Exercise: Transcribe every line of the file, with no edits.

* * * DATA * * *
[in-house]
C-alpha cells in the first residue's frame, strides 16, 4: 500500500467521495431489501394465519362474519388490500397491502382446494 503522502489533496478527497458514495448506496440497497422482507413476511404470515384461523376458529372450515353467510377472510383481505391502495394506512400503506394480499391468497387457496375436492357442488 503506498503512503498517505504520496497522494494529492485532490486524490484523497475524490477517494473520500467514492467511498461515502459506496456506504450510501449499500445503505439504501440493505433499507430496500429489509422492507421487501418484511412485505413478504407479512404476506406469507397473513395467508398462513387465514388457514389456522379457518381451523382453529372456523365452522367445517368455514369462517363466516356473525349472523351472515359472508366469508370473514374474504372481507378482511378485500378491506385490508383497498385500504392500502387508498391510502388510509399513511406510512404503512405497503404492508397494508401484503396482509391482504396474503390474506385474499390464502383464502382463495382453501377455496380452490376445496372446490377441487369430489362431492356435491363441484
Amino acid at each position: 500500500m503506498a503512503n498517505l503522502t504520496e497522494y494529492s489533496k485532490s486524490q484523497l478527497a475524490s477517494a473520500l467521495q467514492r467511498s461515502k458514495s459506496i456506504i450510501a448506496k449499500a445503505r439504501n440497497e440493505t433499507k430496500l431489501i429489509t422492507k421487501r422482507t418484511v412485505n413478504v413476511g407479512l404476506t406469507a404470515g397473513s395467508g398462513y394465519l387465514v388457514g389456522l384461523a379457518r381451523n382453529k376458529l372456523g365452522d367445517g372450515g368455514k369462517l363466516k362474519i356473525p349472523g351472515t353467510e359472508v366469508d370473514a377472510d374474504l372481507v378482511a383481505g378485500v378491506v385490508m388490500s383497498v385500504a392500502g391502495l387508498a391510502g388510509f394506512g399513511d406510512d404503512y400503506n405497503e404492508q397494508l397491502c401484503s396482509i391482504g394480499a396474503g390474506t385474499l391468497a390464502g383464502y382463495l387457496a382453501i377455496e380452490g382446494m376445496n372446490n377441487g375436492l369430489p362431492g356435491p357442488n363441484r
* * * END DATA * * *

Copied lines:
[in-house]
C-alpha cells in the first residue's frame, strides 16, 4: 500500500467521495431489501394465519362474519388490500397491502382446494 503522502489533496478527497458514495448506496440497497422482507413476511404470515384461523376458529372450515353467510377472510383481505391502495394506512400503506394480499391468497387457496375436492357442488 503506498503512503498517505504520496497522494494529492485532490486524490484523497475524490477517494473520500467514492467511498461515502459506496456506504450510501449499500445503505439504501440493505433499507430496500429489509422492507421487501418484511412485505413478504407479512404476506406469507397473513395467508398462513387465514388457514389456522379457518381451523382453529372456523365452522367445517368455514369462517363466516356473525349472523351472515359472508366469508370473514374474504372481507378482511378485500378491506385490508383497498385500504392500502387508498391510502388510509399513511406510512404503512405497503404492508397494508401484503396482509391482504396474503390474506385474499390464502383464502382463495382453501377455496380452490376445496372446490377441487369430489362431492356435491363441484
Amino acid at each position: 500500500m503506498a503512503n498517505l503522502t504520496e497522494y494529492s489533496k485532490s486524490q484523497l478527497a475524490s477517494a473520500l467521495q467514492r467511498s461515502k458514495s459506496i456506504i450510501a448506496k449499500a445503505r439504501n440497497e440493505t433499507k430496500l431489501i429489509t422492507k421487501r422482507t418484511v412485505n413478504v413476511g407479512l404476506t406469507a404470515g397473513s395467508g398462513y394465519l387465514v388457514g389456522l384461523a379457518r381451523n382453529k376458529l372456523g365452522d367445517g372450515g368455514k369462517l363466516k362474519i356473525p349472523g351472515t353467510e359472508v366469508d370473514a377472510d374474504l372481507v378482511a383481505g378485500v378491506v385490508m388490500s383497498v385500504a392500502g391502495l387508498a391510502g388510509f394506512g399513511d406510512d404503512y400503506n405497503e404492508q397494508l397491502c401484503s396482509i391482504g394480499a396474503g390474506t385474499l391468497a390464502g383464502y382463495l387457496a382453501i377455496e380452490g382446494m376445496n372446490n377441487g375436492l369430489p362431492g356435491p357442488n363441484r